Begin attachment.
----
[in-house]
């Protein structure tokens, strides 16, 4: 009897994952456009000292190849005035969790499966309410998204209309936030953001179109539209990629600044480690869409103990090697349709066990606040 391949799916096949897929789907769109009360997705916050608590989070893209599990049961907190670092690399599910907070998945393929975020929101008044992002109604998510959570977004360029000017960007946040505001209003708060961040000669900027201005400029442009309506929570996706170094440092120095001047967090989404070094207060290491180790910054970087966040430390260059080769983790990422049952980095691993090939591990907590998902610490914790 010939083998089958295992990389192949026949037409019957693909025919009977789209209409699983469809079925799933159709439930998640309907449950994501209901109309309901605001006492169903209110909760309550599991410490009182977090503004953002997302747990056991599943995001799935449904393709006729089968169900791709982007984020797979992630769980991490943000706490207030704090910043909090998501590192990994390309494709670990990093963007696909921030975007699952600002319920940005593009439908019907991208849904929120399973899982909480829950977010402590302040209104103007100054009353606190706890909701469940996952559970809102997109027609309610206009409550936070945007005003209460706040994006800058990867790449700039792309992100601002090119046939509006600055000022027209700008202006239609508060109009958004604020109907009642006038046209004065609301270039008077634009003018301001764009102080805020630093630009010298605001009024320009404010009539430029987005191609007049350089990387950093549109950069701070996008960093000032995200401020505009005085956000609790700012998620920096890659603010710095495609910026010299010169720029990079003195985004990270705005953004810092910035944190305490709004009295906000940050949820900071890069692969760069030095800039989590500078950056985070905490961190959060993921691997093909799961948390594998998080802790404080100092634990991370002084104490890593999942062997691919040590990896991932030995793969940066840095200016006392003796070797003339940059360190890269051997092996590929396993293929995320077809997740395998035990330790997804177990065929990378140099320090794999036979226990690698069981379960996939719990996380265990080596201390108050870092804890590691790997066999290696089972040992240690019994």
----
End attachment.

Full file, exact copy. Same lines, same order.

[in-house]
């Protein structure tokens, strides 16, 4: 009897994952456009000292190849005035969790499966309410998204209309936030953001179109539209990629600044480690869409103990090697349709066990606040 391949799916096949897929789907769109009360997705916050608590989070893209599990049961907190670092690399599910907070998945393929975020929101008044992002109604998510959570977004360029000017960007946040505001209003708060961040000669900027201005400029442009309506929570996706170094440092120095001047967090989404070094207060290491180790910054970087966040430390260059080769983790990422049952980095691993090939591990907590998902610490914790 010939083998089958295992990389192949026949037409019957693909025919009977789209209409699983469809079925799933159709439930998640309907449950994501209901109309309901605001006492169903209110909760309550599991410490009182977090503004953002997302747990056991599943995001799935449904393709006729089968169900791709982007984020797979992630769980991490943000706490207030704090910043909090998501590192990994390309494709670990990093963007696909921030975007699952600002319920940005593009439908019907991208849904929120399973899982909480829950977010402590302040209104103007100054009353606190706890909701469940996952559970809102997109027609309610206009409550936070945007005003209460706040994006800058990867790449700039792309992100601002090119046939509006600055000022027209700008202006239609508060109009958004604020109907009642006038046209004065609301270039008077634009003018301001764009102080805020630093630009010298605001009024320009404010009539430029987005191609007049350089990387950093549109950069701070996008960093000032995200401020505009005085956000609790700012998620920096890659603010710095495609910026010299010169720029990079003195985004990270705005953004810092910035944190305490709004009295906000940050949820900071890069692969760069030095800039989590500078950056985070905490961190959060993921691997093909799961948390594998998080802790404080100092634990991370002084104490890593999942062997691919040590990896991932030995793969940066840095200016006392003796070797003339940059360190890269051997092996590929396993293929995320077809997740395998035990330790997804177990065929990378140099320090794999036979226990690698069981379960996939719990996380265990080596201390108050870092804890590691790997066999290696089972040992240690019994």